VOlcanic rock

Jane McGary janemcgary@earthlink.net
Wed, 24 Jul 2002 11:40:43 PDT
Marguerite and Cathy mentioned crushed volcanic rock and scoria.

We use a great deal of these products here in the Pacific Northwest of the
USA (because they're local and cheap, and also because they're great for
plants). The crushed horticultural pumiceis a pale gray or white pumice
and is the kind most people use. A geologist told me that it will break
down quickly (i.e., in 5 years or so) to a claylike substance if combined
with an acid ingredient such as peat. It is nearly neutral in pH and
contributes potassium to the soil, as well as being a superb physical
amendment -- hospitable to fine roots, retains just enough water, and is
angular for good drainage. European and British gardeners can get a similar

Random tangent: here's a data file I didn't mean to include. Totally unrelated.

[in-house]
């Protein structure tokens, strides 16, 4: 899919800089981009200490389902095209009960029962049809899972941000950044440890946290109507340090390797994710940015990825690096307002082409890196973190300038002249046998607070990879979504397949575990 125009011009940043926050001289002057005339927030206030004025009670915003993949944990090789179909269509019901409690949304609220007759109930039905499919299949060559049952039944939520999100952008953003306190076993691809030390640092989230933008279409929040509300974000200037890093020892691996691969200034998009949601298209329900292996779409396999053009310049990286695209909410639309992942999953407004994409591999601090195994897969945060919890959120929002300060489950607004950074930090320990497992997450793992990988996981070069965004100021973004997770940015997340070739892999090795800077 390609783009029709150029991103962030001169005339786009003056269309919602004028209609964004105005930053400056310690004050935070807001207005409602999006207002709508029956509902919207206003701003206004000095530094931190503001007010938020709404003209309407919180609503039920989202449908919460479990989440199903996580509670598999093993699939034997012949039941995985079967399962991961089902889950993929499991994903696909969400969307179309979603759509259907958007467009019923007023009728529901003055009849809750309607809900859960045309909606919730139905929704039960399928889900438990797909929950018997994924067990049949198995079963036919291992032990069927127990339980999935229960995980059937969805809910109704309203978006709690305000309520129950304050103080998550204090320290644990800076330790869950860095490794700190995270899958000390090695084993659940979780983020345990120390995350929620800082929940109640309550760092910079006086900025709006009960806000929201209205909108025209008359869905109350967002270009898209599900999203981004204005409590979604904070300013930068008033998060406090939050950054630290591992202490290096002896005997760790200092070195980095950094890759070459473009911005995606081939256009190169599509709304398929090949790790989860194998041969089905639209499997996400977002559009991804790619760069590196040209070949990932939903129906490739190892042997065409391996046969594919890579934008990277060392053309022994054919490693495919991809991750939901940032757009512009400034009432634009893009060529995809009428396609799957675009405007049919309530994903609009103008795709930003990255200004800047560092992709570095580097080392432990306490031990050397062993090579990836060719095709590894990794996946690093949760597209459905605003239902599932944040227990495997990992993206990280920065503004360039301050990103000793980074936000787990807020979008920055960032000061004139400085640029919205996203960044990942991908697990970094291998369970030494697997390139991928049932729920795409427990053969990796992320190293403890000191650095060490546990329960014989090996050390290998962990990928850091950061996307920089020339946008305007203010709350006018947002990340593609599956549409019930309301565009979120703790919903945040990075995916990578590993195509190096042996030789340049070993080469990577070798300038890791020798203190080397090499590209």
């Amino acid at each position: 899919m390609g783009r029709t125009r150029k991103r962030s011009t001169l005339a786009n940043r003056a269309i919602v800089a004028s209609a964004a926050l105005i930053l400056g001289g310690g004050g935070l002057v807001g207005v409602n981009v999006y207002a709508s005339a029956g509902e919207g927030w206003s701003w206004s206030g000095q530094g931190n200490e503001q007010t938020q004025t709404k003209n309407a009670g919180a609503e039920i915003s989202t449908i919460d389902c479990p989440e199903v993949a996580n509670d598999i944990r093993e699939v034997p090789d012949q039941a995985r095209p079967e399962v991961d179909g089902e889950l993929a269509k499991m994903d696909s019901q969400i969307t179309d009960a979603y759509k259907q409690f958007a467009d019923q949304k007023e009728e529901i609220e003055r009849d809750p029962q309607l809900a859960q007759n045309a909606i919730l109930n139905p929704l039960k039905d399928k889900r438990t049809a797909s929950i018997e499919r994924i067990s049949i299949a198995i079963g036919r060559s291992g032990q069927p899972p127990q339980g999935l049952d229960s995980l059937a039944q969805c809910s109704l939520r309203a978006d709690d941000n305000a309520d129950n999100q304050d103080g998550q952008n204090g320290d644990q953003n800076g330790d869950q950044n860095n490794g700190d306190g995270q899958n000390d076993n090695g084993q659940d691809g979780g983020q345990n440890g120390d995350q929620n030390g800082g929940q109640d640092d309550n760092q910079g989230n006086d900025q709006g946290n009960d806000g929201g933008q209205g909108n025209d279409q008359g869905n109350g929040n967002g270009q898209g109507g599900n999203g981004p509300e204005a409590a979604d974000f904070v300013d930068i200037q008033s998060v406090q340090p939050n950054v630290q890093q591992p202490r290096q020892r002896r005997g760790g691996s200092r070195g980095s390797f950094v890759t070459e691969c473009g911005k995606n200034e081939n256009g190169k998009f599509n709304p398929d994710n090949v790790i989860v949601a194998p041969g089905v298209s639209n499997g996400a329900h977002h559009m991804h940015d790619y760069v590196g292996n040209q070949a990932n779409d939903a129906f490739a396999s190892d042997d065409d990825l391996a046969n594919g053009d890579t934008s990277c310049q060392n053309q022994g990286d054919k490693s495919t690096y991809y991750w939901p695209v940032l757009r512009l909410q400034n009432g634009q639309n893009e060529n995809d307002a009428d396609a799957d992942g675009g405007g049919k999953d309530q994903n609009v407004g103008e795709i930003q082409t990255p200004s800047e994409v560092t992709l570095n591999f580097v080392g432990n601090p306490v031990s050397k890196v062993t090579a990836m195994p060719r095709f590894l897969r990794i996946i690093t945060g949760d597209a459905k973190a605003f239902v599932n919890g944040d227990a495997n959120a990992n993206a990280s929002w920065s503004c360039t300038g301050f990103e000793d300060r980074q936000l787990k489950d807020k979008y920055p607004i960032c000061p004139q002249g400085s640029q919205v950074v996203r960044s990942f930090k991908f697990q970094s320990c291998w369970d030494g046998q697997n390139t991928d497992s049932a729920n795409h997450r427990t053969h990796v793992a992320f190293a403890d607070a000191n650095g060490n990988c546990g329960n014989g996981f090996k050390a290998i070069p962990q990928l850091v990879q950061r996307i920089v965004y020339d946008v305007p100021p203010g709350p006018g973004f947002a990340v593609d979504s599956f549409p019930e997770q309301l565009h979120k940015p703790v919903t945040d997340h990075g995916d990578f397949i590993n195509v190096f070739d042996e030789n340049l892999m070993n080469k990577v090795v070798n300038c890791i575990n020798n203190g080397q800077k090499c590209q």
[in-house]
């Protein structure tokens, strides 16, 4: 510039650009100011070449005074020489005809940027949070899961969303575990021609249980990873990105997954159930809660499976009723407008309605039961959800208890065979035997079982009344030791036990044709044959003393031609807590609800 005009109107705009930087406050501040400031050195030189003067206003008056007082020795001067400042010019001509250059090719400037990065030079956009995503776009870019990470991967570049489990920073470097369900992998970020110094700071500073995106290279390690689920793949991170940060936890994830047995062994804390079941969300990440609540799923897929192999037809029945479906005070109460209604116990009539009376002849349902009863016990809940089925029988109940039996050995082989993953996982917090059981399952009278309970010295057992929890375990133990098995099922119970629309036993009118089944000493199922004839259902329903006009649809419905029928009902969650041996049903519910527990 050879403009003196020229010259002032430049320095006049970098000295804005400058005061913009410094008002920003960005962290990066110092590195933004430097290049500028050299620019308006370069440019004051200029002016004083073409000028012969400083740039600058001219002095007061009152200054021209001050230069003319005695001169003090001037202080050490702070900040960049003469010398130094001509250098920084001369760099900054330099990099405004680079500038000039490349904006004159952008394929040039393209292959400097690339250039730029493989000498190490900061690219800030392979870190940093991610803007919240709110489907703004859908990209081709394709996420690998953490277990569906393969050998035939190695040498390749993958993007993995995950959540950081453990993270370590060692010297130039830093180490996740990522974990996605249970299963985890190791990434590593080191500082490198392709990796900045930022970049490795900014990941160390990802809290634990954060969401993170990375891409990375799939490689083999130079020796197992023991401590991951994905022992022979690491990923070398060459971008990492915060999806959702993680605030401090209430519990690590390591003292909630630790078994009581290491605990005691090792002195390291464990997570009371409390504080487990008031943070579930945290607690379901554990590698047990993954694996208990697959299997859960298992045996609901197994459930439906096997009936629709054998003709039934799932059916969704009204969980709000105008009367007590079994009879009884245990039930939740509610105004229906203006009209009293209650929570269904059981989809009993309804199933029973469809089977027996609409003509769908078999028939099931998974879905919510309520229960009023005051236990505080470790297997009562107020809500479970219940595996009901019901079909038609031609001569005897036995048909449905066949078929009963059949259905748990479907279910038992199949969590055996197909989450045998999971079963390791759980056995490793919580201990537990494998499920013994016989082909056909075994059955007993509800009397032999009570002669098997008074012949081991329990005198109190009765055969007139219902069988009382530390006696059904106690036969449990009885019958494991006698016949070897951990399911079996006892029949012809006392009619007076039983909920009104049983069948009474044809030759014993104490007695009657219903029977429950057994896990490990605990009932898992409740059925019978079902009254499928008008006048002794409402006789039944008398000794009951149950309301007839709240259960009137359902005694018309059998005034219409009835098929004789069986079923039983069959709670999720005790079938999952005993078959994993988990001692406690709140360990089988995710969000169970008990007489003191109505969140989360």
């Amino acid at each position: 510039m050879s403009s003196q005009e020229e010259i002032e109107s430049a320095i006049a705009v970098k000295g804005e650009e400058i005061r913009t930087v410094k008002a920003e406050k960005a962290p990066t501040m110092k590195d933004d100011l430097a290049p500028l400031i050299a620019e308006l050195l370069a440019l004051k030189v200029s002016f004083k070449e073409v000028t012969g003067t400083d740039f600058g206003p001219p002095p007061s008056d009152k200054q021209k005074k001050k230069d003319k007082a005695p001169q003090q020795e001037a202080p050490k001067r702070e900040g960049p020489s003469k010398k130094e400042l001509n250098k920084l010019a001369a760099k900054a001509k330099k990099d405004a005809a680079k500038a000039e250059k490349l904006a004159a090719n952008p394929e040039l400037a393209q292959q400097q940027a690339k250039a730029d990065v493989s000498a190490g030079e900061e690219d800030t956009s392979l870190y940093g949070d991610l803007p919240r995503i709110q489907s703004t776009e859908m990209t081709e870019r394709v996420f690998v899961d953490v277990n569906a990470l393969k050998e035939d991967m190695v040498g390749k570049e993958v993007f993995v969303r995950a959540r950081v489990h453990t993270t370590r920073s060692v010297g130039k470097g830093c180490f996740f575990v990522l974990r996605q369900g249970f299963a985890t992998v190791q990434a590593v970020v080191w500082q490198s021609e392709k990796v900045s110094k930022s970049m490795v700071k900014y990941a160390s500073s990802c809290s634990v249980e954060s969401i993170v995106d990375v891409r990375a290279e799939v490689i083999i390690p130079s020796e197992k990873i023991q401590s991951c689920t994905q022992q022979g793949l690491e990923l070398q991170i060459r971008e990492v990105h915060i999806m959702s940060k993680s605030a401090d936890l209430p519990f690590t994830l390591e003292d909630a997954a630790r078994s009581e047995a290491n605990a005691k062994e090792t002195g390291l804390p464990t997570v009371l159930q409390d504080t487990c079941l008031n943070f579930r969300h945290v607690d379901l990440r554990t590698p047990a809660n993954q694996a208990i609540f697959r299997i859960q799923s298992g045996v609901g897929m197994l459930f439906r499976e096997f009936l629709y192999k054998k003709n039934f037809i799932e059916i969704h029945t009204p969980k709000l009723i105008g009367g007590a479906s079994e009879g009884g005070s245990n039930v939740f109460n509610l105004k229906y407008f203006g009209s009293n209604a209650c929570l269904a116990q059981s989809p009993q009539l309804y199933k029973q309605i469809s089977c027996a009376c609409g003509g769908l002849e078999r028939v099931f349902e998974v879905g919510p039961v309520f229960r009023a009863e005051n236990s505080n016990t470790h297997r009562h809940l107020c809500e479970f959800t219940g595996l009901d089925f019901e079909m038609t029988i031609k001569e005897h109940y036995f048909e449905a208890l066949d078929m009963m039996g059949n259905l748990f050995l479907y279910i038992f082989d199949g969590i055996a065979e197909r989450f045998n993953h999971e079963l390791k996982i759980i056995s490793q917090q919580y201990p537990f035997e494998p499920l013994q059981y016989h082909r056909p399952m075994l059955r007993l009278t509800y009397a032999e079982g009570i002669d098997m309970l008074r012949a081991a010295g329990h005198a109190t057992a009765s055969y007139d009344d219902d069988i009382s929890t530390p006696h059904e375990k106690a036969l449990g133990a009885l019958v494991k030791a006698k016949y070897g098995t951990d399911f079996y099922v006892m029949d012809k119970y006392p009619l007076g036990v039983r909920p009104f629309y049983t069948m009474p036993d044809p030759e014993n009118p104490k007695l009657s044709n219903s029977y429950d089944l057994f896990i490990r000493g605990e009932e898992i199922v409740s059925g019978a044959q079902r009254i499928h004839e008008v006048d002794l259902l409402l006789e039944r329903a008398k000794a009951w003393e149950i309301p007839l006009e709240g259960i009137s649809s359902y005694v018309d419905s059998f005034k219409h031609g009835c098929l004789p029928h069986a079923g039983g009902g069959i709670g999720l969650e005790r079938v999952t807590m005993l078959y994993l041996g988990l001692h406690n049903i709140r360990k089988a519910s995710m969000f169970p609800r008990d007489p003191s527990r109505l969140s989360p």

product that is mined in Iceland.

I use several cubic yards/meters of this pumice every year, purchasing it
in bags that weigh 60-70 pounds and cost $7 apiece. It is cheaper bought in
bulk but you need a dumptruck and a way to keep the weed seeds out of it
once it is dumped. My bulb potting mix is: 1 part crushed pumice, 1 part
humus, and 2 parts very coarse, sharp river sand. This is suitable for all
the smaller bulbs I grow but would be too lean for, e.g., lilies.

Scoria is a harder type of lava that is usually dark in color -- what we
get here is dark red. It is typically used as a mulch. I can't find any
crushed small enough to use in potting soil, but Loren Russell reports that
he goes to the rock yard and scrapes up the dust and grit that falls to the
bottom of the redrock bins.

Jane McGary
NW Oregon

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